'Clean Sport:' a Twofold Challenge in the Contemporary History of the Modern Olympic Games
Wassong, Stephan, Proceedings: International Symposium for Olympic Research
In sport history and contemporary Olympic studies the term 'clean sport' has developed a twofold meaning. The first meaning refers to amateur sport, keeping it pure from the danger of professionalism. In the 1890s, for example, the YMCA developed a clean sport rule as an ethical codex by which athletes should be reminded to observe the rules of fair play and withstand the temptations of making money out of sport. (1) Baron Pierre de Coubertin and his American mentor William M. Sloane interpreted amateurism as clean sport in order to mark its noble and chivalric character. (2) Above all it was their aim to protect Olympic sport from the threatening influence of money, betting and corruption. The second meaning refers to the more contemporary and contentious issue of drug abuse. In fact, among journalists, politicians, educators and sport officials today, the term "clean sport" has become a popular synonym for drug-free sport.
The fight to protect clean sport against professionalism and doping was and still is a major issue for the International Olympic Committee (IOC), which has sought to promote "an image of sport as an ennobling, uplifting, educational undertaking." (3) Over decades the IOC developed a variety of policies on amateurism and anti-doping. This article aims at describing and comparing these policies and at evaluating the question how the IOC has dealt with the two major issues of amateurism and doping to protect the integrity of Olympic sport.
The Educational Rationale behind the Revival of the Modern Olympic Games
A historically guided introduction into the topic of clean sport leads directly to Coubertin, who originated the IOC's self-imposed objective to represent sport as educationally orientated. The idea to reI establish the Olympic Games is based on Coubertin's appreciation of sport as an educational tool. (4) According to the French Baron, sport could develop its educational effectiveness on both a personal and intercultural level.
To take personal development first, Coubertin stated that sport did not only make a contribution to the improvement of one's health, but also to the development and dissemination of highly moral and social character traits that include fairness, solidarity, democratic behaviour and regulated achievement orientation. (5) Coubertin never claimed that those thoughts were his own, but reflected prevailing attitudes of the educational Zeitgeist of the late nineteenth and early twentieth century. He breathed this Zeitgeist by his contacts to progressive-minded French educators (6) and by his studies on the integration of sport in the Anglo-American educational system. (7)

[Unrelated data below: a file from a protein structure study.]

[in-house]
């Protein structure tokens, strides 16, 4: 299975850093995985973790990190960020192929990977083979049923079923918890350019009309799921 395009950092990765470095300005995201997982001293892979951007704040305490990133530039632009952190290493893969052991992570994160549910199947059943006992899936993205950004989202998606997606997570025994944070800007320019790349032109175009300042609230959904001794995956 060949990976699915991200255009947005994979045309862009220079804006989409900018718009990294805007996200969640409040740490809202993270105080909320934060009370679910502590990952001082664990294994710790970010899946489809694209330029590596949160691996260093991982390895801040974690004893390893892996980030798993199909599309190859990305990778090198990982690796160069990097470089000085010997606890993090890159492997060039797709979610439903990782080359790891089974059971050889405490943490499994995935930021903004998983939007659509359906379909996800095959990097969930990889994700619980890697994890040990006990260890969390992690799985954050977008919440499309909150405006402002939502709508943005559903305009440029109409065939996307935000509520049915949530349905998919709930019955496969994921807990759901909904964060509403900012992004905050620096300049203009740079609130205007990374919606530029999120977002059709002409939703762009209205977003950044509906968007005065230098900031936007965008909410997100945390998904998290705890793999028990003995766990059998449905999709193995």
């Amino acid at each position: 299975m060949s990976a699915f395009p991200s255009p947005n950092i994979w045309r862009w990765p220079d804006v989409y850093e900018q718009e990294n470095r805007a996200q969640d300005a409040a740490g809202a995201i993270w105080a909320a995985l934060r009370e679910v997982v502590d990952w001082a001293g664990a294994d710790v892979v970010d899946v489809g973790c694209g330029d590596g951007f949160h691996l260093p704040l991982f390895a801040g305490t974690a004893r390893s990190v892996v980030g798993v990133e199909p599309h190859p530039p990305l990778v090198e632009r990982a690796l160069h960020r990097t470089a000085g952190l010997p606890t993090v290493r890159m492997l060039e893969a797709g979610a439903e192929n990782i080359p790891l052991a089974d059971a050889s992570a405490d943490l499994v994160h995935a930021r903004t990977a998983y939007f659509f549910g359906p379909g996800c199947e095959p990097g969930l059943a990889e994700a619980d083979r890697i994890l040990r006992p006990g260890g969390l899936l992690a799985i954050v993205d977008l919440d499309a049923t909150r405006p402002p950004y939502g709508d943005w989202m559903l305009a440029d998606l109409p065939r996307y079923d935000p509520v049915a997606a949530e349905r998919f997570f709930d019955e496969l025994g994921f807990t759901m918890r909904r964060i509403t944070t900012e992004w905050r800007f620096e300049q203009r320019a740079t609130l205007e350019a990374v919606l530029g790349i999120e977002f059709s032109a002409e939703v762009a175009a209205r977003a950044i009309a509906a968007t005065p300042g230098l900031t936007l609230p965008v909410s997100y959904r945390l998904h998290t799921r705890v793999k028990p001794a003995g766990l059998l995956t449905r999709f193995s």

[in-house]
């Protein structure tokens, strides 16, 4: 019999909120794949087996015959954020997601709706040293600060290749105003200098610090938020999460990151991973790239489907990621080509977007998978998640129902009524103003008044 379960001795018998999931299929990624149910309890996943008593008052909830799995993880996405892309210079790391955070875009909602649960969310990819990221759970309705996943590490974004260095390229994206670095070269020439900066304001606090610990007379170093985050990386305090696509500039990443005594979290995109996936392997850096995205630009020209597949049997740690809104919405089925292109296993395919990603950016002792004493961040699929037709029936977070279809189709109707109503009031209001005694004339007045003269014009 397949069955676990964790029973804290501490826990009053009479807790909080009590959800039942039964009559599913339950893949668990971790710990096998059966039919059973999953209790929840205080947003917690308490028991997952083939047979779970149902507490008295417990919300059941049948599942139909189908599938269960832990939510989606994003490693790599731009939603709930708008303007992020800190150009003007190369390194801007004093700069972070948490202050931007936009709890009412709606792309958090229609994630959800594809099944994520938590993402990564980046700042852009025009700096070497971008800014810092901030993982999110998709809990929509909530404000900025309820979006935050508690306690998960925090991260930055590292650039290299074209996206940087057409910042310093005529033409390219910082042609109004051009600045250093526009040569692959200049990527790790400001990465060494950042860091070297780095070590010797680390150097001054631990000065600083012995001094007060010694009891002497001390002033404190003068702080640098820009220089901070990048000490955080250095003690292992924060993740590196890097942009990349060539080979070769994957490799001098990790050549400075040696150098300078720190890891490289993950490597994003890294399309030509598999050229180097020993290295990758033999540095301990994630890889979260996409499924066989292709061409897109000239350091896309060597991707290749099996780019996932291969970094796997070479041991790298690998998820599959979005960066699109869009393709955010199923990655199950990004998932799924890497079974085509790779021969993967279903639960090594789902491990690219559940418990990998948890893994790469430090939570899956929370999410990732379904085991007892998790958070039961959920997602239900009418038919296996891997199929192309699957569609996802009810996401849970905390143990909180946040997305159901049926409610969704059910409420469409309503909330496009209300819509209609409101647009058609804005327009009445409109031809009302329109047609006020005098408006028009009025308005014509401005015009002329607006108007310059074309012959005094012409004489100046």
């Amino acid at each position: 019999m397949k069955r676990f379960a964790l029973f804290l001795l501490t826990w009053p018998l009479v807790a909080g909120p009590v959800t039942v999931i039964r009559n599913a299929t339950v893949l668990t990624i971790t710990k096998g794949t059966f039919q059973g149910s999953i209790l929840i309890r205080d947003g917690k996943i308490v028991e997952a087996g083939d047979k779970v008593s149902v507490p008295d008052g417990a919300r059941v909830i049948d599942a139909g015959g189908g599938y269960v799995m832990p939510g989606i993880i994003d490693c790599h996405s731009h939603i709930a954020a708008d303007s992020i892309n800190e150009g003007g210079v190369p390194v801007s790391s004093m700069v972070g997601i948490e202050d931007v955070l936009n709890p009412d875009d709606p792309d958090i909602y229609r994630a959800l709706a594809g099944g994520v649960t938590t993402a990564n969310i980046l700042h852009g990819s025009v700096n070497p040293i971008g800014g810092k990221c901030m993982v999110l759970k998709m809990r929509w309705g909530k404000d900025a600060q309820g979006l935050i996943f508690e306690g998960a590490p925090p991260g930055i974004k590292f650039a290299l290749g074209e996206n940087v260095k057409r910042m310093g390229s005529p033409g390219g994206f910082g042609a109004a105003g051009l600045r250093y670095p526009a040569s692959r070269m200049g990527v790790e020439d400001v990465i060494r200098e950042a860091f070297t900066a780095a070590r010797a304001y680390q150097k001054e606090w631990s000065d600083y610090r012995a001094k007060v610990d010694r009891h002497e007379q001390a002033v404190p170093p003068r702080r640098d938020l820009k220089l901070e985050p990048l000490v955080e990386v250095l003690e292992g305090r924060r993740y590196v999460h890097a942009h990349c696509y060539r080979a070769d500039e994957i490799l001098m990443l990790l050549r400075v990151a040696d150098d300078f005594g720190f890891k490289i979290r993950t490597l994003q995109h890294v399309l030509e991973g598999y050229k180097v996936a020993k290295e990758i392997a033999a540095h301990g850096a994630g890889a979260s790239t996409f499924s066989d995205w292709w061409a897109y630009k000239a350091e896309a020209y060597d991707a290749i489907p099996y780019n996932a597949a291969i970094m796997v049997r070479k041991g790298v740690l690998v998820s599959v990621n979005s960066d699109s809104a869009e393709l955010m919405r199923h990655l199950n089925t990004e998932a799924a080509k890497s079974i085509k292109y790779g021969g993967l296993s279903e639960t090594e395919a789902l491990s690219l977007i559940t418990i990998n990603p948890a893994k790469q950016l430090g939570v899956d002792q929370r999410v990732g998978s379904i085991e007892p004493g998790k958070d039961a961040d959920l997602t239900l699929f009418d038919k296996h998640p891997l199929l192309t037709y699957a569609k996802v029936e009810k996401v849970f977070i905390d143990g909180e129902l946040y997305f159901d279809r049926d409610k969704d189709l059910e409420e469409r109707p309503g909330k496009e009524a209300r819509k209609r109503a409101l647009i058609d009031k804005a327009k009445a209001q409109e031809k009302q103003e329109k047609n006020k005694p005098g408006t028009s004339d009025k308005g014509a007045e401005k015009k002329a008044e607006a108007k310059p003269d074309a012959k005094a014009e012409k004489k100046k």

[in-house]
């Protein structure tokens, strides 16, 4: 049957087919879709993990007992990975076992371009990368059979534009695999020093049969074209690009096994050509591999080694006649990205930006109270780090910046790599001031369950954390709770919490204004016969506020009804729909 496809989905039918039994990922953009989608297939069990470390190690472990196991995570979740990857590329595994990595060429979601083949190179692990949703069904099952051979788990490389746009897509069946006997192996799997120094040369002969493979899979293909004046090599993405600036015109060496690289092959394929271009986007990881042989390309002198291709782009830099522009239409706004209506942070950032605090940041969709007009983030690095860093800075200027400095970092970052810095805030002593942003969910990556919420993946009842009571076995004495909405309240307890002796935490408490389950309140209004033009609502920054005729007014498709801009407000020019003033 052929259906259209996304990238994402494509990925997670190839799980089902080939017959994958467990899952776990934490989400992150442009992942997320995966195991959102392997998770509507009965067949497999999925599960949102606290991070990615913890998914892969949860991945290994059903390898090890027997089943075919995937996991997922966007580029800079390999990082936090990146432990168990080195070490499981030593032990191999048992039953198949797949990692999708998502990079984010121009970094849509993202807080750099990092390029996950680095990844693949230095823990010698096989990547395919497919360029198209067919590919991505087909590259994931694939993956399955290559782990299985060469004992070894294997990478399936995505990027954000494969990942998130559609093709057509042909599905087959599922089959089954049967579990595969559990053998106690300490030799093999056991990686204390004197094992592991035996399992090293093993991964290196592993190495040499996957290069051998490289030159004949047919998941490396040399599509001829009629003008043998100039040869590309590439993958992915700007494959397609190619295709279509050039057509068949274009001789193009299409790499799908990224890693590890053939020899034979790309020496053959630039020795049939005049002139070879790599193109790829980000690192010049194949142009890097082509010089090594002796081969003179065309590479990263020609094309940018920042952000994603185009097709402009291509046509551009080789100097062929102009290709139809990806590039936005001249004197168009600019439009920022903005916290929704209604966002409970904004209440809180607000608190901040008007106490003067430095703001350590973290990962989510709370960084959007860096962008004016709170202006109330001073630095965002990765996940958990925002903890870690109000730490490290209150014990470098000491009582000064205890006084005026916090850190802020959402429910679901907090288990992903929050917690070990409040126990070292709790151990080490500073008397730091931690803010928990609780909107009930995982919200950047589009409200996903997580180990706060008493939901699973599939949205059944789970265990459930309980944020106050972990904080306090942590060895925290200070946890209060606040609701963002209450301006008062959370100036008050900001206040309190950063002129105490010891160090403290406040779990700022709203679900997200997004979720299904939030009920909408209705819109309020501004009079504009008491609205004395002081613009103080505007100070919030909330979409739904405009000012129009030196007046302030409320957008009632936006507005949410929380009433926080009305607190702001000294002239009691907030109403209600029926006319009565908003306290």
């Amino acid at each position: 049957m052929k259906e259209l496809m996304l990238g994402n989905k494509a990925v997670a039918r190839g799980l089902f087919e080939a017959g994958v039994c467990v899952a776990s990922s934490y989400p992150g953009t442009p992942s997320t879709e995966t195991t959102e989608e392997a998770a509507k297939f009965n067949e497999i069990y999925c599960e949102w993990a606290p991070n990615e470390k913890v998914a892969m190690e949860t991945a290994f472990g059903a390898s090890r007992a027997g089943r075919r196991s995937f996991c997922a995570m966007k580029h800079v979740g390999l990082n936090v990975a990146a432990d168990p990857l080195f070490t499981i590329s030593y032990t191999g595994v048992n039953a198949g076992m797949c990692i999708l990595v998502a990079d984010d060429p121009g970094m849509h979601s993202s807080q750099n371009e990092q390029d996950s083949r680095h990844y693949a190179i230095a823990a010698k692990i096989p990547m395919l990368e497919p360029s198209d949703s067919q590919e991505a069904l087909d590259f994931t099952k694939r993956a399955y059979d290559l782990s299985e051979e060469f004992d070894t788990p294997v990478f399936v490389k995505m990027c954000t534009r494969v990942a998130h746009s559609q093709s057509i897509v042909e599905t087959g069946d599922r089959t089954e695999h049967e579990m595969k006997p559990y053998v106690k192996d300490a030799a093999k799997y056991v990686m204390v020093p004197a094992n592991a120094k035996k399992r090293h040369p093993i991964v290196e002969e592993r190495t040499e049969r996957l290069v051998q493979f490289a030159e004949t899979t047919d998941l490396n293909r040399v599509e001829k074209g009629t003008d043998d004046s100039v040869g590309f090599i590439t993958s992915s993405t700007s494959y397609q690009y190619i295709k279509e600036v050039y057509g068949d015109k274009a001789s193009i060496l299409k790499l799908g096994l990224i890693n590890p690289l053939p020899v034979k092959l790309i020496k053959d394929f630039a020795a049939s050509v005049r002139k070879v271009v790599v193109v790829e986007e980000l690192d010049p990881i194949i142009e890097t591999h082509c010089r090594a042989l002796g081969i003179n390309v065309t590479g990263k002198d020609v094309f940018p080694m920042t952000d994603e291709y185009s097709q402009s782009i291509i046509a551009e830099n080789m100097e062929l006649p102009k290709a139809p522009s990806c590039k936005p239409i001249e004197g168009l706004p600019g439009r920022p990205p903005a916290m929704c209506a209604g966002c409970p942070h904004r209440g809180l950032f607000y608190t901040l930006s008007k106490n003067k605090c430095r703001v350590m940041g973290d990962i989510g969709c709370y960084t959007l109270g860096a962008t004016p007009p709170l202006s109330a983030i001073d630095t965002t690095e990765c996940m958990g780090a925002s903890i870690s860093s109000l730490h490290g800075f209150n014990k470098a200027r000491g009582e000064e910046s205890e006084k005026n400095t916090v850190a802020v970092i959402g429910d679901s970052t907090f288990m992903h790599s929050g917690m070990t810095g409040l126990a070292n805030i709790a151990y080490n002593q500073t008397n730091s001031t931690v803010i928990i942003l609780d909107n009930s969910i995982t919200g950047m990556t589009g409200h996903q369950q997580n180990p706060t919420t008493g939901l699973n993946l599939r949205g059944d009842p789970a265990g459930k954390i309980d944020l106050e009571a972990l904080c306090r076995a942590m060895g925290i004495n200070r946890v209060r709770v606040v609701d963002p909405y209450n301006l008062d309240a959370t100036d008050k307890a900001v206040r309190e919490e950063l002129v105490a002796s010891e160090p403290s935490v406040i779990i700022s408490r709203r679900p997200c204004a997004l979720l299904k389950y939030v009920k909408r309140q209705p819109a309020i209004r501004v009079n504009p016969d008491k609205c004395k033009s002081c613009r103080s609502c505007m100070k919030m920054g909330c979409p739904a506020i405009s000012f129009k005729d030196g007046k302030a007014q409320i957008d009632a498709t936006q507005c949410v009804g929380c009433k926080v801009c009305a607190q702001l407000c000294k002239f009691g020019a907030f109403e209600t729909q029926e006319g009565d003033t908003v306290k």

Referring to the intercultural level, Coubertin regarded sport as a valuable opportunity to support the development of a peaceful internationalism, which came into existence during the end of the 19th Century. (8) Research shows that Coubertin had close contacts with the key personalities of the peace movement, including Hodgson Pratt, Frederic Passy and Jules Simon. (9) According to Coubertin, the universality of sport, which had already existed before the revival of the modern Olympic Games (10), provided a good basis for establishing opportunities for international contact between nations. International sport meetings, which Coubertin had already organized between France and the USA in 1891 (11), offered a chance to support the development of mutual respect. Coubertin was of the opinion that the building up of trans-cultural tolerance was a prerequisite to lessen the chance of war-stimulating prejudices against the customs of other nations. (12) The use of sport as a tool for peace education was an idea originated and promoted by Coubertin himself. From the perspective of historical orientated sport pedagogy it could be of interest to analyse possible parallels between Coubertin's early thoughts on peace education and those developed by representatives of the New Education Fellowship Movement in the decades after World War I. …